x Abu Dhabi, UAESaturday 20 January 2018

Jordan braced for more road congestion this summer

Holiday traffic to increase flows by up to 15 per cent, while works to address the snarls are actually increasing drive times.

AMMAN // Traffic congestion in Jordan is not as bad as in Cairo, Beirut or Dubai. Officials here even say there is no traffic congestion, but simply seasonal and rush-hour traffic. But ask locals and they will spew forth complaints of constant bumper-to-bumper traffic, particularly in downtown Amman where several construction projects are under way.

Although traffic flow has increased by about five per cent annually over the past decade, during the summer - when tourists from the Gulf, Syria and Lebanon pour into the country - it rises by 10-15 per cent annually in the commercial districts of Amman. "The flow is expected to grow as high as 20 per cent in Amman this summer," said Khaled Haddadin, the director of the Traffic Department at the Greater Amman Municipality.

"Summer is also a time when Jordanian families tend to go out more often, particularly during the evenings when the temperatures are cooler, shifting the morning rush hour to the evening." Last year, 700,000 cars entered Jordan, mostly from oil-rich Gulf countries, carrying both expatriates and tourists. Amman, originally built over seven hills, now spans an area of 19 hills. Population estimates have risen from 1.5 million in the mid-1980s to about three million, putting more drivers on the road.

Between 1998 and 1999, traffic in Jordan increased by 12 per cent after the government halved custom duties on vehicles. Earlier taxes hovered at between 100-120 per cent. As a result, the number of vehicles more than doubled in the years between 2000 and 2008, from 437,000 to more than 905,000. In 2004, traffic flow grew by 10 per cent in Amman as a result of an influx of Iraqis fleeing the war in their country.

The government is trying to address the traffic problem with two major road projects, each estimated to cost about US$31 billion. Both are expected to be completed in 17 months' time. One entails four bridges, a tunnel and a roundabout near a $5bn development site, the Abdali Urban Regeneration Project, which is to become the capital's business district. The first phase is scheduled for completion next year.

In the meantime, however, traffic snarls have grown worse because of the road detours the construction is causing. "The streets are narrow and there are too many cars," said Khalil Ahmad, who has driven a taxi for the past 28 years. "Traffic congestion has become worse over the past four to five years at certain times and in downtown Amman. "There are times when driving to [the city centre] takes half an hour instead of 10 minutes. The meter doesn't count the minutes when the car is not moving. It is a loss for us."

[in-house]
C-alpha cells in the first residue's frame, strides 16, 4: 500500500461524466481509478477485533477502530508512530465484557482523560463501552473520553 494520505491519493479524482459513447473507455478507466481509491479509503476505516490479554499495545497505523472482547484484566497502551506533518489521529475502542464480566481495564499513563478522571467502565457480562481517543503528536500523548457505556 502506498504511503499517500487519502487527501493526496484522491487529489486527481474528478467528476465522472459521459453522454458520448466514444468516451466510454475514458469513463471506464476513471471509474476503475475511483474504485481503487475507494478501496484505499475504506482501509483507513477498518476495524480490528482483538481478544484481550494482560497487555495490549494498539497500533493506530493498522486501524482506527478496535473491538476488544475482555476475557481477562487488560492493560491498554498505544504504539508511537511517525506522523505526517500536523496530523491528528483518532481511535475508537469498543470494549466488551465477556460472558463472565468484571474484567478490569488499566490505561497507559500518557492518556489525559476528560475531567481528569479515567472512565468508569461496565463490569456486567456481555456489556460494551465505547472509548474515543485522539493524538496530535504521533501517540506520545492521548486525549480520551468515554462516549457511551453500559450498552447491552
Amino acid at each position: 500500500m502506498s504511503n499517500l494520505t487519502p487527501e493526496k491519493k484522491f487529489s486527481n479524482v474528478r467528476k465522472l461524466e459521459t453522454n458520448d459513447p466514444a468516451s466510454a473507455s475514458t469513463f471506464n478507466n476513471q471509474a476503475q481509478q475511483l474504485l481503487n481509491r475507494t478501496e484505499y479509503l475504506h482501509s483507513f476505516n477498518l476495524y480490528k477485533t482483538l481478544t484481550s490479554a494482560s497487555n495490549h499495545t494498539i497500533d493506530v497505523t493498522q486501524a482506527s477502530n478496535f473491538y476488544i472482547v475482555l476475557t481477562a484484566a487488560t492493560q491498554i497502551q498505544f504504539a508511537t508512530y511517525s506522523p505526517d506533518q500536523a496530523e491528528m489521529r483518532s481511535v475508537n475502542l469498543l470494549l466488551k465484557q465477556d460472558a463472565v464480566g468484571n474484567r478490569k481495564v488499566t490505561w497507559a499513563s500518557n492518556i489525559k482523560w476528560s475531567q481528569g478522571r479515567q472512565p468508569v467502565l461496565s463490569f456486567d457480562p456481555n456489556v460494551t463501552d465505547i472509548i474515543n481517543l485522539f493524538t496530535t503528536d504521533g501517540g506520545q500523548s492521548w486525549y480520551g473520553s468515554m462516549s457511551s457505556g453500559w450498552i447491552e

The second project in the works includes a 560-metre overpass that links outside areas of the capital directly to Western Amman, including two tunnels, with one connecting Western Amman to Queen Alia International Airport. The Greater Amman Municipality is considering other projects to ease traffic congestion, including space for public parking in the bustling commercial area of Sweifiyeh, which was inaugurated by Omar Maani, Amman's mayor, last month. The joint private-public project includes parking space for 750 cars and a shopping mall at a cost of $24 million.

"The project aims at reducing traffic congestion, especially in commercial areas like Sweifiyeh, through providing public car parks, thus minimising the random and sudden stopping on street sides which obstructs traffic flow and causes accidents," the mayor said. There will be six shuttle buses to take shoppers to their destinations, including the famed Wakalat street, a cobbled pedestrian street with clothing shops and street-side cafes.

Another project is a bus service that will have its own lane. "Studies are under way for this project," Mr Haddadin said. "We are hoping it will encourage Jordanians to depend less on their cars and use the new public transport system which will be based on international standards." To combat traffic congestion this summer, Brig Gen Adnan Freih, of the Public Security Traffic Department, said the focus would be on increasing the number of traffic police in popular areas and allocating more areas for parking.

But Brig Gen Freih said drivers' attitudes also needed to change. "People shouldn't go downtown in their cars as there are hardly any parking spaces," he said. "Many still double park in commercial areas because they like to park in front of the shops. Why don't they walk? Sometimes you see the same family taking two different cars to work in the same area." Another problem is that people have a tendency to double park near streetside vendors to buy watermelon to take home.

Also, when traffic accidents occur, residents often leave their cars where they collide instead of parking them on the side of the road as they think traffic police will not be able to figure out who is responsible for the accident. This was not necessary, Brig Gen Freih said. smaayeh@thenational.ae